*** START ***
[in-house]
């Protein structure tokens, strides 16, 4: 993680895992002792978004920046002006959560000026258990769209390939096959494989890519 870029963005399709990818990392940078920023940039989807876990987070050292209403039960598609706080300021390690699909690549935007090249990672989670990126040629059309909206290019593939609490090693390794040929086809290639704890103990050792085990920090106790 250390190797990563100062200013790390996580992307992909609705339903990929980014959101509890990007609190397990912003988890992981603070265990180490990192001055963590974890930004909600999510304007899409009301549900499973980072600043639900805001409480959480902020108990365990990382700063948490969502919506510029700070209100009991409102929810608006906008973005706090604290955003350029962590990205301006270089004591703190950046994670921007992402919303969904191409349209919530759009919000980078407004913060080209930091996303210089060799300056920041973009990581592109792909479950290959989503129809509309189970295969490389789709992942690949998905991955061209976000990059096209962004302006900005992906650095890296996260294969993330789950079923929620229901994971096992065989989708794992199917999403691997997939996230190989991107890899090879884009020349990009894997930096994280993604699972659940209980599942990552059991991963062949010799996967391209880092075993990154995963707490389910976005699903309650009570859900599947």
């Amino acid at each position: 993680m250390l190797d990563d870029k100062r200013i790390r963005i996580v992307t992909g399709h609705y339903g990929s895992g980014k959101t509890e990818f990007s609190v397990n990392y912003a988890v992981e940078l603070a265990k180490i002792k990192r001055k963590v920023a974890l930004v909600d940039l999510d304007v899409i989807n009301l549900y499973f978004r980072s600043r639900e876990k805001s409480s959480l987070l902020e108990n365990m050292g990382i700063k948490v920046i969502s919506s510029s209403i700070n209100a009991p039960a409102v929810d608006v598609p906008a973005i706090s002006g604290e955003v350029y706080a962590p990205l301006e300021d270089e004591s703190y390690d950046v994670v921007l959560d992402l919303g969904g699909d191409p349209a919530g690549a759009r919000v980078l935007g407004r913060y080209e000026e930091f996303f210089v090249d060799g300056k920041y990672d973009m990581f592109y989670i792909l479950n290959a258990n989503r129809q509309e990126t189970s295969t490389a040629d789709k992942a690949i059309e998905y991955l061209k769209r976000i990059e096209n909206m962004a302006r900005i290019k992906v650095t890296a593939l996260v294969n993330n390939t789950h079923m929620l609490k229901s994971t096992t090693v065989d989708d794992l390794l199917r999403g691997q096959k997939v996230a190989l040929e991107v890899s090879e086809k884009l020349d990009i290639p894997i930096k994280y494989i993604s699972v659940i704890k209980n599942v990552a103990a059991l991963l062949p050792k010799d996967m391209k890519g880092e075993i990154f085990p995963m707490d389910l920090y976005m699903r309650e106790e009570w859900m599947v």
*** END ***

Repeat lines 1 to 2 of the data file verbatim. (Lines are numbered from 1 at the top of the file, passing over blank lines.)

[in-house]
């Protein structure tokens, strides 16, 4: 993680895992002792978004920046002006959560000026258990769209390939096959494989890519 870029963005399709990818990392940078920023940039989807876990987070050292209403039960598609706080300021390690699909690549935007090249990672989670990126040629059309909206290019593939609490090693390794040929086809290639704890103990050792085990920090106790 250390190797990563100062200013790390996580992307992909609705339903990929980014959101509890990007609190397990912003988890992981603070265990180490990192001055963590974890930004909600999510304007899409009301549900499973980072600043639900805001409480959480902020108990365990990382700063948490969502919506510029700070209100009991409102929810608006906008973005706090604290955003350029962590990205301006270089004591703190950046994670921007992402919303969904191409349209919530759009919000980078407004913060080209930091996303210089060799300056920041973009990581592109792909479950290959989503129809509309189970295969490389789709992942690949998905991955061209976000990059096209962004302006900005992906650095890296996260294969993330789950079923929620229901994971096992065989989708794992199917999403691997997939996230190989991107890899090879884009020349990009894997930096994280993604699972659940209980599942990552059991991963062949010799996967391209880092075993990154995963707490389910976005699903309650009570859900599947």